Jekyll & Hyde, Meet Bradley & Meche

It has been a surprisingly newsy day in baseball. Some was guaranteed with arbitration figures being traded, but it turned out to be a noteworthy day without that.

First of all, Milton Bradley finds himself on the wrong side of the law again. Details are still breaking, and the charges probably won't be squared away for a while. However, Bradley has a well-documented temper, and it was already difficult to see how he fit on the M's roster well. This very well could be the end of Milton in Seattle, but we shall see.

Earlier today, Royals pitcher Gil Meche announced his retirement. You might remember him as a late '90s phenom that soared through the Mariners system, before blowing out his arm, and then coming back from that arm injury to be successful. At 32 years old, Meche's retirement is premature, and it might have something to do with injuries that he suffered in Kansas City. Joe Posnanski has a nice blog post with details. The most interesting thing about Meche's retirement is that he is forfeiting $12.4 million he could have otherwise earned.

Originally, I wasn't going to write about either of these stories. Actually, I was going to say more about Meche, but then Posnanski beat me to it, and did a better job than I would have anyhow.

Together though, the Bradley and Meche stories are a study in contrasts.

It is interesting to think that the diamond is home to a guy as controversial and troubled as Milton, while also a place where a guy like Gil and can blow his arm out trying to help a team like the Royals win, and then walk away from money he could have easily received. They even both have ties to same the Mariners, though they never played on the same team, in Seattle or elsewhere.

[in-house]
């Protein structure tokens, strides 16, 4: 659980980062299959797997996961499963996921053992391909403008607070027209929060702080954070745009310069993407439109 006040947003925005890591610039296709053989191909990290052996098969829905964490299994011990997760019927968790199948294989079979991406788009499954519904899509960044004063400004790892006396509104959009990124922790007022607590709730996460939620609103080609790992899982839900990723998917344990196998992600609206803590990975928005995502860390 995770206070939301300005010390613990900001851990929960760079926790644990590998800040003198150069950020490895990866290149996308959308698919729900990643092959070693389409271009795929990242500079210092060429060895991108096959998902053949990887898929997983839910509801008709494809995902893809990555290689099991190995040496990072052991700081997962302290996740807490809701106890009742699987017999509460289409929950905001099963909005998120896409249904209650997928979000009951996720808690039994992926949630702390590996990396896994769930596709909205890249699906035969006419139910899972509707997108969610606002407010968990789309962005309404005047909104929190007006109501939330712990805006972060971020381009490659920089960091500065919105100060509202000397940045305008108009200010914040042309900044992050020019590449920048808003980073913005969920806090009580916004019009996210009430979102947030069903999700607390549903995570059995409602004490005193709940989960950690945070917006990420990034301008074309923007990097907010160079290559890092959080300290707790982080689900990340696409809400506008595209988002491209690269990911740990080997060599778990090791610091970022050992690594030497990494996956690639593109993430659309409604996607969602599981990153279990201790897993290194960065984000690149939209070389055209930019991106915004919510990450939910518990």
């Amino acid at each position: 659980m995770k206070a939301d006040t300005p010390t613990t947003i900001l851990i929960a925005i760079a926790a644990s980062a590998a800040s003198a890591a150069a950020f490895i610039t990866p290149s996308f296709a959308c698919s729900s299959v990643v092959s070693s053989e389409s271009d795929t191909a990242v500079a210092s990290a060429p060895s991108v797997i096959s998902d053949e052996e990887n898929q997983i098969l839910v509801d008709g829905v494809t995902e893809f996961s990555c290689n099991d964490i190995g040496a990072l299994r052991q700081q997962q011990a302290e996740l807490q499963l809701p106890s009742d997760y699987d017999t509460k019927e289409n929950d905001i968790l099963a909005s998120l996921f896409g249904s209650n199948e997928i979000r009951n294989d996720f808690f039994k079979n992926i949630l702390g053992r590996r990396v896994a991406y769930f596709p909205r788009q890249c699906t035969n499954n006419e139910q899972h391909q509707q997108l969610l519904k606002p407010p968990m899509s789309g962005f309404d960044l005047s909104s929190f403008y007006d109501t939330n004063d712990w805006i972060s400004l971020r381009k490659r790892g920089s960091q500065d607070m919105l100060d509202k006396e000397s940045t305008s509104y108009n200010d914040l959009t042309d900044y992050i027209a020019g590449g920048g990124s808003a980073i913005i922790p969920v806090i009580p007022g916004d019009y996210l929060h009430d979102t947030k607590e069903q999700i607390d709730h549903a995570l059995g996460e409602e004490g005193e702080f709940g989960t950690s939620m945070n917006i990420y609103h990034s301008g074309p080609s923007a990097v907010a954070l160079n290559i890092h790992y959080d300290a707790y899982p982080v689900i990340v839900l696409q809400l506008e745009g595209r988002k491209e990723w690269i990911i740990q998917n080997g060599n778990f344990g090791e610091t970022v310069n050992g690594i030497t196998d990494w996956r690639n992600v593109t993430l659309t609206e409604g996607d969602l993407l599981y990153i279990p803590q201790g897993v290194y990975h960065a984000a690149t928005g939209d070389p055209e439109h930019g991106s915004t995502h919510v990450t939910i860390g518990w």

Bradley posted a -0.1 WAR in 2010, and Meche a -0.2. Both were around for roughly half their team's seasons, and contributed about the same amount to their respective teams' win totals. However, as was starkly evident today, these are two different people.

I love numbers, but there are important things that they cannot capture. They will never give a total look at everything that matters when evaluating a ballplayer. If you were a GM, who would you rather give $10+ million a year to: a) the guy going to court in a few weeks with a felony charge hanging over his head, or b) the guy that forfeits the money when he thinks he can't contribute anymore?

It is very hard to put a finger on how personalities impact baseball teams. Somehow, today's stories with Bradley and Meche show how they do though, from my perspective at least.

On paper, there are similarities between Bradley and Meche. Based on scouting reports, both players were always viewed as talents, though at times questions nagged them about putting it all together on the field. Their career tracks back that up. However, on an otherwise pedestrian January day, one is getting a whole bunch of "here we go again" type of comments, while the other is getting applauded for a sincerely honorable gesture.

There's just no doubt who the preferred teammate would be today, even though Meche and Bradley could arguably have been traded straight up for each other in a fair deal since 2006 (before then, Bradley was more productive.) I guess that's why this seems to me to be a rare moment where it is easy to see how "intangibles" makes a difference in sports. Even though Meche and Bradley are virtually a toss up based on talent and production, there is no doubt in my mind who I would sign first.

At the end of the day, I'm not a GM. I'm a fan, and as a fan, I find it fascinating that two such different stories with Mariners ties can happen on the same day, both from out of nowhere. If I kept a list of reasons I love following sports, today would be one of the reasons on the list.